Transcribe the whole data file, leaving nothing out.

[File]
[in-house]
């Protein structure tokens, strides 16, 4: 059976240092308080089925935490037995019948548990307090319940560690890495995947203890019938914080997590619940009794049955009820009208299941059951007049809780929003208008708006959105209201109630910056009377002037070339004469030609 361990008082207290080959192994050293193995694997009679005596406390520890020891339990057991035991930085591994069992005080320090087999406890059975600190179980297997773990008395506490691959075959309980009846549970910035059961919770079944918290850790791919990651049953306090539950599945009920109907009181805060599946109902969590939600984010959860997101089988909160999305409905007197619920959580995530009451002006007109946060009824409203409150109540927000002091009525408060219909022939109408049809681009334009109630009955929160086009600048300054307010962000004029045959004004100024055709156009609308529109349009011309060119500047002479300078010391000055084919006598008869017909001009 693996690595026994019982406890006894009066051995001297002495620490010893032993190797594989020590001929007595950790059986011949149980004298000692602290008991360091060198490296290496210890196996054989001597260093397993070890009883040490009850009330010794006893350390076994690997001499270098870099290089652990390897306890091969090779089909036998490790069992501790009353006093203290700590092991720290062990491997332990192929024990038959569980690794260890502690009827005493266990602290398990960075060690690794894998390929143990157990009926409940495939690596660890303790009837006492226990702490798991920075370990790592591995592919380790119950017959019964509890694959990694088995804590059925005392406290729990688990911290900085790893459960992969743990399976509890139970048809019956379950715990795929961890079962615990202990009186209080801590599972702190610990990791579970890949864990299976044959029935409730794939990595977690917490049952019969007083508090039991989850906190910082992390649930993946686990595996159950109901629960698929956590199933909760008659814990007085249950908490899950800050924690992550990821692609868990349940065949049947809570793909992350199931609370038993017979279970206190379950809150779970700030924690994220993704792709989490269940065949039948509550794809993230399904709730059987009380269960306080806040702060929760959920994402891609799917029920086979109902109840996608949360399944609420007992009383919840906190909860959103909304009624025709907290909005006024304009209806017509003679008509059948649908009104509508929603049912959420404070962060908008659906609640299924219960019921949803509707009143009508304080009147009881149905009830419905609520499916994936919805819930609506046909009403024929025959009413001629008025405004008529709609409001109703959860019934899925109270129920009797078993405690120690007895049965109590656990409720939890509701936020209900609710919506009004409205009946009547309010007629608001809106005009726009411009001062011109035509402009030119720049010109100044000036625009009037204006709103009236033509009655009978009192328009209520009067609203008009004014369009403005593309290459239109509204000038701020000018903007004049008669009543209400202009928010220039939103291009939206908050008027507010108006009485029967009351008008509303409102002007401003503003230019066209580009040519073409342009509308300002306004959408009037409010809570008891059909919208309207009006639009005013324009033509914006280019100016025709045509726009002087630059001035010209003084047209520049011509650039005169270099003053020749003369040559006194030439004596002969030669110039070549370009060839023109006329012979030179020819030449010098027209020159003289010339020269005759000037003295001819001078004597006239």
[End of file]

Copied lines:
[in-house]
């Protein structure tokens, strides 16, 4: 059976240092308080089925935490037995019948548990307090319940560690890495995947203890019938914080997590619940009794049955009820009208299941059951007049809780929003208008708006959105209201109630910056009377002037070339004469030609 361990008082207290080959192994050293193995694997009679005596406390520890020891339990057991035991930085591994069992005080320090087999406890059975600190179980297997773990008395506490691959075959309980009846549970910035059961919770079944918290850790791919990651049953306090539950599945009920109907009181805060599946109902969590939600984010959860997101089988909160999305409905007197619920959580995530009451002006007109946060009824409203409150109540927000002091009525408060219909022939109408049809681009334009109630009955929160086009600048300054307010962000004029045959004004100024055709156009609308529109349009011309060119500047002479300078010391000055084919006598008869017909001009 693996690595026994019982406890006894009066051995001297002495620490010893032993190797594989020590001929007595950790059986011949149980004298000692602290008991360091060198490296290496210890196996054989001597260093397993070890009883040490009850009330010794006893350390076994690997001499270098870099290089652990390897306890091969090779089909036998490790069992501790009353006093203290700590092991720290062990491997332990192929024990038959569980690794260890502690009827005493266990602290398990960075060690690794894998390929143990157990009926409940495939690596660890303790009837006492226990702490798991920075370990790592591995592919380790119950017959019964509890694959990694088995804590059925005392406290729990688990911290900085790893459960992969743990399976509890139970048809019956379950715990795929961890079962615990202990009186209080801590599972702190610990990791579970890949864990299976044959029935409730794939990595977690917490049952019969007083508090039991989850906190910082992390649930993946686990595996159950109901629960698929956590199933909760008659814990007085249950908490899950800050924690992550990821692609868990349940065949049947809570793909992350199931609370038993017979279970206190379950809150779970700030924690994220993704792709989490269940065949039948509550794809993230399904709730059987009380269960306080806040702060929760959920994402891609799917029920086979109902109840996608949360399944609420007992009383919840906190909860959103909304009624025709907290909005006024304009209806017509003679008509059948649908009104509508929603049912959420404070962060908008659906609640299924219960019921949803509707009143009508304080009147009881149905009830419905609520499916994936919805819930609506046909009403024929025959009413001629008025405004008529709609409001109703959860019934899925109270129920009797078993405690120690007895049965109590656990409720939890509701936020209900609710919506009004409205009946009547309010007629608001809106005009726009411009001062011109035509402009030119720049010109100044000036625009009037204006709103009236033509009655009978009192328009209520009067609203008009004014369009403005593309290459239109509204000038701020000018903007004049008669009543209400202009928010220039939103291009939206908050008027507010108006009485029967009351008008509303409102002007401003503003230019066209580009040519073409342009509308300002306004959408009037409010809570008891059909919208309207009006639009005013324009033509914006280019100016025709045509726009002087630059001035010209003084047209520049011509650039005169270099003053020749003369040559006194030439004596002969030669110039070549370009060839023109006329012979030179020819030449010098027209020159003289010339020269005759000037003295001819001078004597006239």